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What ‘CODA’ Oscars win means for the Deaf community



WEST HARTFORD, Conn. (WTNH) — Oscars night belonged to “CODA,” which brought home best picture, best adapted screenplay and best supporting actor for Troy Kotsur, who plays the deaf father of a child who can hear.

“I really want to thank all of the wonderful deaf theater stages where I was allowed and given the opportunity to develop my craft as an actor,” Kotsur shared during his acceptance speech Sunday night.

Jeff Bravin, executive director at the American School for the Deaf in West Hartford, had the chance to perform with Kotsur in the 1990s.

“I actually performed with Troy many, many years ago back in New York with a deaf theater there, so that was back, I believe in 1993.”

Bravin said the film, which is about deaf people and played by deaf people, is an inspiration to the children at his school.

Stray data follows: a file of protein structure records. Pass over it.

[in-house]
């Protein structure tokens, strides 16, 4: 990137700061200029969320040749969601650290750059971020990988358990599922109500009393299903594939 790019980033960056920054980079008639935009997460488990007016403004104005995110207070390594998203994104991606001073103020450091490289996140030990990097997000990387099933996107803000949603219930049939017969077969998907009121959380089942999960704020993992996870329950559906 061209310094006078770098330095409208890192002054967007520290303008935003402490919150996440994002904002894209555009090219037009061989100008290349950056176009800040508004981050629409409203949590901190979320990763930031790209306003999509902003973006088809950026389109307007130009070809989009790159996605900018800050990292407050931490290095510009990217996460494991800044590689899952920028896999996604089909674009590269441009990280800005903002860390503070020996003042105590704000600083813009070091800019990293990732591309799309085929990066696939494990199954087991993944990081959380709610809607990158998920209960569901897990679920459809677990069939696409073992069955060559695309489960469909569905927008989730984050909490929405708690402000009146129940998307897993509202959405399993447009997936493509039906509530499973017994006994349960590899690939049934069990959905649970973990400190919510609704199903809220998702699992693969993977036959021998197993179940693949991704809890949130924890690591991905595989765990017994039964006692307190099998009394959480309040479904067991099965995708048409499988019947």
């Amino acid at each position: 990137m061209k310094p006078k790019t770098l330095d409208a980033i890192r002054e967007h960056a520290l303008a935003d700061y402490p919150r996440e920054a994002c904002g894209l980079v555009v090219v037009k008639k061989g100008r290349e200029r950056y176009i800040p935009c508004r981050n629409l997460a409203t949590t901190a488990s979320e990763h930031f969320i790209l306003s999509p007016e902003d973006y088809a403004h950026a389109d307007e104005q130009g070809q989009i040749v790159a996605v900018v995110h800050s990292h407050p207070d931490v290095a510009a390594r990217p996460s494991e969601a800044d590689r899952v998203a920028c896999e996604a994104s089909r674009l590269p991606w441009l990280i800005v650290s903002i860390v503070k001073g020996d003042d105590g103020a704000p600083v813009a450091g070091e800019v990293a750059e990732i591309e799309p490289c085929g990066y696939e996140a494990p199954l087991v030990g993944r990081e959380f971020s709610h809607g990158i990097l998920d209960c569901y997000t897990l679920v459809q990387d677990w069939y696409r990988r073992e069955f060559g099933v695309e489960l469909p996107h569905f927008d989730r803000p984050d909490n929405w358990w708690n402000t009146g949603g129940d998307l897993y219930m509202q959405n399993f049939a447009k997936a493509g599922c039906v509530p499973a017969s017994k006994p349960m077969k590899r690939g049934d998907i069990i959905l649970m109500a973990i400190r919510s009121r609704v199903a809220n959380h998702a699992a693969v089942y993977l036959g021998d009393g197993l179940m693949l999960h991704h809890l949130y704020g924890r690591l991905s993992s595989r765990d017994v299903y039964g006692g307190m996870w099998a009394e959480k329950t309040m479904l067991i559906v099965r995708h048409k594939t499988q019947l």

“Previously we would have hearing actors playing deaf roles, but here in this film, you have deaf actors in deaf roles, you have a CODA in a CODA role.”

CODA stands for Child of Deaf Adults. Bravin said the film helps other people see what his children are going through.

“Finally now people understand when I say ‘I’m a CODA,’ they understand what that means and my kids even have a jacket that says ‘I’m proud to be a CODA.’”

Bravin said Kotsur understood the role as a deaf father and modeled it after his own dad.

“My dad, he was the best signer in our family, but he was in a car accident and he became paralyzed from the neck down, and he no longer was able to sign. Dad, I learned so much from you. I’ll always love you and you are my hero,” Kotsur shared Sunday night.

The film’s best picture win also marks the first time a streaming service has taken home the top honors at the Oscars.



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